Mothers tell your daughters
From 2011 to December 2015, five women fought the Japanese Government all the way to the country’s Supreme Court. They were seeking to change a law that compels couples to adopt the same surname in order to legally register their marriage. Although the law does not specify whose name it should be, in practice, 96% of couples take the husband’s name, and the women argued that this made the law unconstitutional, because it violated their basic civil rights.
“By losing your surname … you’re being made light of, you’re not respected … It’s as if part of your self vanishes,” said one of the plaintiffs, Kaori Oguni.
Conservatives were unimpressed. Defending the law, which was passed in 1896, constitutional scholar Masaomi Takanori, argued that, “Names are the best way to bind families,” and that “Allowing different surnames risks destroying social stability, the maintenance of public order and the basis for social welfare.”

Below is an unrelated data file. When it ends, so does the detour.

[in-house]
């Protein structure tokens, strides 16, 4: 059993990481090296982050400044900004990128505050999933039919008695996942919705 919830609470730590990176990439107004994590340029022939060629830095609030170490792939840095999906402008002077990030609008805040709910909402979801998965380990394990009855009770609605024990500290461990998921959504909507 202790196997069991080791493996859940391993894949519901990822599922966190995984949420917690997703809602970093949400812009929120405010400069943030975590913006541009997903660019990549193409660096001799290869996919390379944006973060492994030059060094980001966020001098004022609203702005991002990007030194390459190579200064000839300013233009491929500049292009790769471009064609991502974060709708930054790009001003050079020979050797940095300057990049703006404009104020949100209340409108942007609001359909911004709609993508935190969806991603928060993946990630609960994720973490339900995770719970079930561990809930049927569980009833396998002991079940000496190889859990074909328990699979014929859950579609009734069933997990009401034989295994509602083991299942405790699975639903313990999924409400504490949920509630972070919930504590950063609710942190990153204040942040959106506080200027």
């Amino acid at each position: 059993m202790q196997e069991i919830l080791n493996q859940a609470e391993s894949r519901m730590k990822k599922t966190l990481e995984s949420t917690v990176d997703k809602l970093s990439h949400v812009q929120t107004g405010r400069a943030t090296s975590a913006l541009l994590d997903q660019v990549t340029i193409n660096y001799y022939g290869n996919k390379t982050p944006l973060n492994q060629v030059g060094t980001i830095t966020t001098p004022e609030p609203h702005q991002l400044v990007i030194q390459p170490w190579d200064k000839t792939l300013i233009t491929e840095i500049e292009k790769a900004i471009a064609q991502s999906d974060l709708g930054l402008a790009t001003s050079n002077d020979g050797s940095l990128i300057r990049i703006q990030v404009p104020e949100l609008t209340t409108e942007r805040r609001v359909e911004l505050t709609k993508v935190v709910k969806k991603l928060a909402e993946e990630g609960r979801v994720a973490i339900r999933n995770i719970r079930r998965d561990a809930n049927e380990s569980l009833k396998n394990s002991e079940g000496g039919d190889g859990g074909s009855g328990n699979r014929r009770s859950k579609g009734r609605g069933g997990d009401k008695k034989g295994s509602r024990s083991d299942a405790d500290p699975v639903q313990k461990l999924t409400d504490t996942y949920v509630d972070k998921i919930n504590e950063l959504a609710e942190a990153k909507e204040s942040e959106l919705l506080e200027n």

When I planned my three part series on names, I hadn’t heard about this case. My earlier posts described the legal regulation of names in the West, and the way it has undermined traditional naming practices, distorting the name grammars of many of the world’s languages in the process. These changes have influenced the perception of people’s names, made them harder to process and to remember, and as I showed in my last post, they have not affected all parts of society equally. African-Americans in particular are disadvantaged by the American name system.
On examination, it turns out that there have been winners and losers in the name game. And that is why, when I read about this case, and its result, I realized that I had to add an extra post.